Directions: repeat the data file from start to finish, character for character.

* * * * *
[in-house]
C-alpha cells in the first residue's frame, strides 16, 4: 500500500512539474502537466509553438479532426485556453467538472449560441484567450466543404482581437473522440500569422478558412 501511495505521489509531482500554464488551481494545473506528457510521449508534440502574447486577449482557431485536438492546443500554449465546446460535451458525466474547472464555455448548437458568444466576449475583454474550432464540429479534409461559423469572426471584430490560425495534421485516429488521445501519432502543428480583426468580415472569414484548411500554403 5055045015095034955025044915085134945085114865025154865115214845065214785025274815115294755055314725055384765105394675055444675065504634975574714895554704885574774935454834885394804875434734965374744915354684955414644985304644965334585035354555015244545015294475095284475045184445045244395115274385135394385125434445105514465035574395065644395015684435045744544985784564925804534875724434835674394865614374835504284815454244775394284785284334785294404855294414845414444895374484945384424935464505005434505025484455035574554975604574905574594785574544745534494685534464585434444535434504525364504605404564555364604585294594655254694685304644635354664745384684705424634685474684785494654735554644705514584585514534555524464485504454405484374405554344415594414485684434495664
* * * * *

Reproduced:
[in-house]
C-alpha cells in the first residue's frame, strides 16, 4: 500500500512539474502537466509553438479532426485556453467538472449560441484567450466543404482581437473522440500569422478558412 501511495505521489509531482500554464488551481494545473506528457510521449508534440502574447486577449482557431485536438492546443500554449465546446460535451458525466474547472464555455448548437458568444466576449475583454474550432464540429479534409461559423469572426471584430490560425495534421485516429488521445501519432502543428480583426468580415472569414484548411500554403 5055045015095034955025044915085134945085114865025154865115214845065214785025274815115294755055314725055384765105394675055444675065504634975574714895554704885574774935454834885394804875434734965374744915354684955414644985304644965334585035354555015244545015294475095284475045184445045244395115274385135394385125434445105514465035574395065644395015684435045744544985784564925804534875724434835674394865614374835504284815454244775394284785284334785294404855294414845414444895374484945384424935464505005434505025484455035574554975604574905574594785574544745534494685534464585434444535434504525364504605404564555364604585294594655254694685304644635354664745384684705424634685474684785494654735554644705514584585514534555524464485504454405484374405554344415594414485684434495664